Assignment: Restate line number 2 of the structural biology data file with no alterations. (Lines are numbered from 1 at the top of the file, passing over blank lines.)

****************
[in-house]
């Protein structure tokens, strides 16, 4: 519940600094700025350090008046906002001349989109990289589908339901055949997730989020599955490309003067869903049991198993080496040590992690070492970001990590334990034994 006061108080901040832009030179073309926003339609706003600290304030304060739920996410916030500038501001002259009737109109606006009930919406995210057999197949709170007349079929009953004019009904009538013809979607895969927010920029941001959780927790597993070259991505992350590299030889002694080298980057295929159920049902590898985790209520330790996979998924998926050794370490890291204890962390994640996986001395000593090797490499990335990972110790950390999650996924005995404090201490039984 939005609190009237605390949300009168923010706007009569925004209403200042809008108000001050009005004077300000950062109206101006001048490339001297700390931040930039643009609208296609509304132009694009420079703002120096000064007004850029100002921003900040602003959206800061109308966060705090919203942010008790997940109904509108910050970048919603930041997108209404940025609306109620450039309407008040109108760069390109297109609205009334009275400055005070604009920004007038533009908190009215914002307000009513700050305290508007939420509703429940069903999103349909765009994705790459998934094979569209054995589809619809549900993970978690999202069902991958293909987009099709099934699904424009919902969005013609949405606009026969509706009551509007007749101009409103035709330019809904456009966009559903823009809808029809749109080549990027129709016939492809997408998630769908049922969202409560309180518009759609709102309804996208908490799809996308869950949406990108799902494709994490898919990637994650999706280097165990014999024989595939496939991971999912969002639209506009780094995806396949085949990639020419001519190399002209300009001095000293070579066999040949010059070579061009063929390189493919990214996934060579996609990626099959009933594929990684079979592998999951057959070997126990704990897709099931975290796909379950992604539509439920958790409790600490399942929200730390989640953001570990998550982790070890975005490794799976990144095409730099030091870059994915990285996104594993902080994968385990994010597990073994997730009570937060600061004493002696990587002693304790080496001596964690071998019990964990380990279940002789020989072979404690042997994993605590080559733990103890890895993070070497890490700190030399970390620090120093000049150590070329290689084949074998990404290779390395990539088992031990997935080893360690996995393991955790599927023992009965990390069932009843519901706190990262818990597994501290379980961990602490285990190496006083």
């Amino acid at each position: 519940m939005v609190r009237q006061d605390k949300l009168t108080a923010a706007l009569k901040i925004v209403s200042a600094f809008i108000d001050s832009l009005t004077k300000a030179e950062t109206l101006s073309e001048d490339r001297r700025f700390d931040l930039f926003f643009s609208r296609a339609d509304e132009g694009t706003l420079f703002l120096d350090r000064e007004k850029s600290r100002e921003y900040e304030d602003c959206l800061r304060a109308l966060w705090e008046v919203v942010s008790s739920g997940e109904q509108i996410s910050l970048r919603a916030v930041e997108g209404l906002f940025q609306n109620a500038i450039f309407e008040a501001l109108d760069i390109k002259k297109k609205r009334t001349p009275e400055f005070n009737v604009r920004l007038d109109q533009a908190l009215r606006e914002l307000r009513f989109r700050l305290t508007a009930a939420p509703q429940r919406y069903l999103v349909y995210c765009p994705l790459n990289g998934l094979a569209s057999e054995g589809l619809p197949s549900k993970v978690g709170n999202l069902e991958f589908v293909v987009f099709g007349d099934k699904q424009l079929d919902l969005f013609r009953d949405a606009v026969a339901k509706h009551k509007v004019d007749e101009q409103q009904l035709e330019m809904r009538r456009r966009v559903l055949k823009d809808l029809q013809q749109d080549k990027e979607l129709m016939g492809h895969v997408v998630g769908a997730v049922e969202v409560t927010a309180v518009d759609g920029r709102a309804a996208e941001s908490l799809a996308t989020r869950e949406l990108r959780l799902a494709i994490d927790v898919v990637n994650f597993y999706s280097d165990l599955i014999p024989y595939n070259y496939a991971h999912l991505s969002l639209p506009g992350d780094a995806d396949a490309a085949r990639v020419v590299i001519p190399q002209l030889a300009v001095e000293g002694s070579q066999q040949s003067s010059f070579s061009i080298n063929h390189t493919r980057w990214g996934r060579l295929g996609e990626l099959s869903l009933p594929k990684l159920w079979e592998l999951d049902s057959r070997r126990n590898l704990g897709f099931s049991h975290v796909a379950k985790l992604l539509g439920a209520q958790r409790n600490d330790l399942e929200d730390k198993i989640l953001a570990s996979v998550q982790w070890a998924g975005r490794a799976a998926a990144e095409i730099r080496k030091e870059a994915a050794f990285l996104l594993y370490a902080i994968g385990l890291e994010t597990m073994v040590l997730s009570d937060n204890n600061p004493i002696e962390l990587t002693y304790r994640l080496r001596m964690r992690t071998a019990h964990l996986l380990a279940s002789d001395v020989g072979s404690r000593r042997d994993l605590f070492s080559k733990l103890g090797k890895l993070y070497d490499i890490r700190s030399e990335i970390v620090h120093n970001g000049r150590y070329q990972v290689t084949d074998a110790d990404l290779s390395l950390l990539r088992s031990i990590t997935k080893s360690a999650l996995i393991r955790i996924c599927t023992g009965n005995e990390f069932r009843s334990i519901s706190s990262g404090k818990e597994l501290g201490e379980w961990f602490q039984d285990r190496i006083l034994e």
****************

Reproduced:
């Protein structure tokens, strides 16, 4: 519940600094700025350090008046906002001349989109990289589908339901055949997730989020599955490309003067869903049991198993080496040590992690070492970001990590334990034994 006061108080901040832009030179073309926003339609706003600290304030304060739920996410916030500038501001002259009737109109606006009930919406995210057999197949709170007349079929009953004019009904009538013809979607895969927010920029941001959780927790597993070259991505992350590299030889002694080298980057295929159920049902590898985790209520330790996979998924998926050794370490890291204890962390994640996986001395000593090797490499990335990972110790950390999650996924005995404090201490039984 939005609190009237605390949300009168923010706007009569925004209403200042809008108000001050009005004077300000950062109206101006001048490339001297700390931040930039643009609208296609509304132009694009420079703002120096000064007004850029100002921003900040602003959206800061109308966060705090919203942010008790997940109904509108910050970048919603930041997108209404940025609306109620450039309407008040109108760069390109297109609205009334009275400055005070604009920004007038533009908190009215914002307000009513700050305290508007939420509703429940069903999103349909765009994705790459998934094979569209054995589809619809549900993970978690999202069902991958293909987009099709099934699904424009919902969005013609949405606009026969509706009551509007007749101009409103035709330019809904456009966009559903823009809808029809749109080549990027129709016939492809997408998630769908049922969202409560309180518009759609709102309804996208908490799809996308869950949406990108799902494709994490898919990637994650999706280097165990014999024989595939496939991971999912969002639209506009780094995806396949085949990639020419001519190399002209300009001095000293070579066999040949010059070579061009063929390189493919990214996934060579996609990626099959009933594929990684079979592998999951057959070997126990704990897709099931975290796909379950992604539509439920958790409790600490399942929200730390989640953001570990998550982790070890975005490794799976990144095409730099030091870059994915990285996104594993902080994968385990994010597990073994997730009570937060600061004493002696990587002693304790080496001596964690071998019990964990380990279940002789020989072979404690042997994993605590080559733990103890890895993070070497890490700190030399970390620090120093000049150590070329290689084949074998990404290779390395990539088992031990997935080893360690996995393991955790599927023992009965990390069932009843519901706190990262818990597994501290379980961990602490285990190496006083």